“I’m just wondering why it wasn’t made clear prior to this; I want to know when the school board found out, and why it was not made clear. I’m pretty upset about it, actually.”

Mrs. Chiarello said she felt it was detrimental information and hindered the council’s ability to move forward with the budget.

After discussing the proposed $0.23 real estate tax increase, Mrs. Chiarello said she does not envy the council’s job, but feels there is going to have be a little bit of compromise. “The town’s needs are going to have to give a little; the school’s needs are going to have to give considerably; and the citizens are going to have to give. I know there is going to have to be a tax increase, but add $0.04 to what you are already talking about, and do the math and think about what people can handle. There’s just so much we can handle.”

County Supervisor Larry Roberson, husband of school board member Vicki Roberson, addressed Glenda Chiarello, “Your hostility for the school has been duly noticed for quite a while.” Turning towards the council, Roberson asked, “It’s not a big surprise? You thought the insurance company was willing to pay you money?”

Roberson continued with sarcasm, “If you thought an insurance company was going to hand out money, then I’ve got some swampland I’ll sell you real cheap.”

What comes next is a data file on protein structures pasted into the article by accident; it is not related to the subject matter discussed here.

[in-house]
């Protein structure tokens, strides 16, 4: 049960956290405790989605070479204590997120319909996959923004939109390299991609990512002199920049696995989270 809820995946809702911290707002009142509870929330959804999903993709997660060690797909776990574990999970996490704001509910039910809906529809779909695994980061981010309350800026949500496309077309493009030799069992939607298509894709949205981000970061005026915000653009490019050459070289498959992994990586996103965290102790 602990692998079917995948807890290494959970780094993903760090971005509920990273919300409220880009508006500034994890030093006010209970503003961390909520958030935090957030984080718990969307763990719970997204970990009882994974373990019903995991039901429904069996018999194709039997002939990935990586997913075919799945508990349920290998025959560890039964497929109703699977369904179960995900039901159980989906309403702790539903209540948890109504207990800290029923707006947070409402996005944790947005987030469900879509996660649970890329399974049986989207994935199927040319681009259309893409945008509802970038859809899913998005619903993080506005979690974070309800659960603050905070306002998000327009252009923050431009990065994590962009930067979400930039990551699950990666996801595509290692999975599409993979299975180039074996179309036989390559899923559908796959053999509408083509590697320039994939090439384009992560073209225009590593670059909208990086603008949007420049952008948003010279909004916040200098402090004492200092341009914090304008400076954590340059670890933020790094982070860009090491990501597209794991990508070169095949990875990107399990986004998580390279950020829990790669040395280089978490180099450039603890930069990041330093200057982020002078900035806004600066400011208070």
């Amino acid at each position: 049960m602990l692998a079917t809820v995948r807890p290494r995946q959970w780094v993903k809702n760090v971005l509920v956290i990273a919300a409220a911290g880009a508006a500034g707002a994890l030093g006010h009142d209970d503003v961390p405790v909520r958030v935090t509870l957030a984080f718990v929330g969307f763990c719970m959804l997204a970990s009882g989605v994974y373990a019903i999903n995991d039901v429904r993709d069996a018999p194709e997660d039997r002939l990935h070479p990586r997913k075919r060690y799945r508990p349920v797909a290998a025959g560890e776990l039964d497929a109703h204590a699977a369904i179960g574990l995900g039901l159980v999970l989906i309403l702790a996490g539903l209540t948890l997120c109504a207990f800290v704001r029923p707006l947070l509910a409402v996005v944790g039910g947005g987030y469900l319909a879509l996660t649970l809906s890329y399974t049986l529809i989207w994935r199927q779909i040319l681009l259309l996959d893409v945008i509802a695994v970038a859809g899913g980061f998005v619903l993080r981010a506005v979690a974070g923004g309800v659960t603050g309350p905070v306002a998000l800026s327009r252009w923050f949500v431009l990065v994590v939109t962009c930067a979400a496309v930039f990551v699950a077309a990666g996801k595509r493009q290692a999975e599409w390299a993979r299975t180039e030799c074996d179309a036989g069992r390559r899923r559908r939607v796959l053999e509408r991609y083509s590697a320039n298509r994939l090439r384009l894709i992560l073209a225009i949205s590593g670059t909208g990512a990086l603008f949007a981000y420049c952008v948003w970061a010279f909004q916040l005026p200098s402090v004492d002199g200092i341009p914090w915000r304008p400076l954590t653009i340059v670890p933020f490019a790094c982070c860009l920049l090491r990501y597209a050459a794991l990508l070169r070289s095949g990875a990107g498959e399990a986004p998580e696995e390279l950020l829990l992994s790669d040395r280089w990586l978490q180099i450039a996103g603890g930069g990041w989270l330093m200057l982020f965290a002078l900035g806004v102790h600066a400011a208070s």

Becoming more serious, he said, “Insurance companies only want to collect money; they don’t want to give it out. It happened this week, at the very beginning of the week. [referring to Vacorp’s response to the school’s insurance claim]

“The school board hasn’t even had a chance to discuss it themselves among each other. They have contacted the company that they have hired (to mediate for the school); that company is working on the next phase. It’s not a huge surprise that they were denied; everybody kind of figured that.”

Roberson turned the conversation towards the cause of the fire. After his comments, he stated he was speaking as a citizen.

“I’m going to go out on a limb and say it’s arson; everybody knows it’s arson on that school, but the state has not said it yet. All the stuff is in, I think, Beltsville, Maryland, being examined. The state won’t say anything about it until they come up with an exact cause, but the guy told me every day, they get closer and closer [to solving the cause]. And I shouldn’t be speaking because I’m not on the school board, but I know it just started.

Roberson said the insurance company, Vacorp, is the same company used by the school in Louisa County when the unusual east coast earthquake hit. Roberson said that originally, Vacorp said they wouldn’t pay that claim either, but eventually, through the help of the same company Colonial Beach has hired, Louisa County received millions of dollars, according to Roberson.

Brubaker cut in, saying, “Once again, I respectfully disagree with you.”

Roberson responded, “Go right ahead.”

Brubaker continued, “I’m the POC (point of contact) for the school board to the council. I was not made aware of that. Had I not asked that question tonight, I don’t think this body would have been made aware of it.”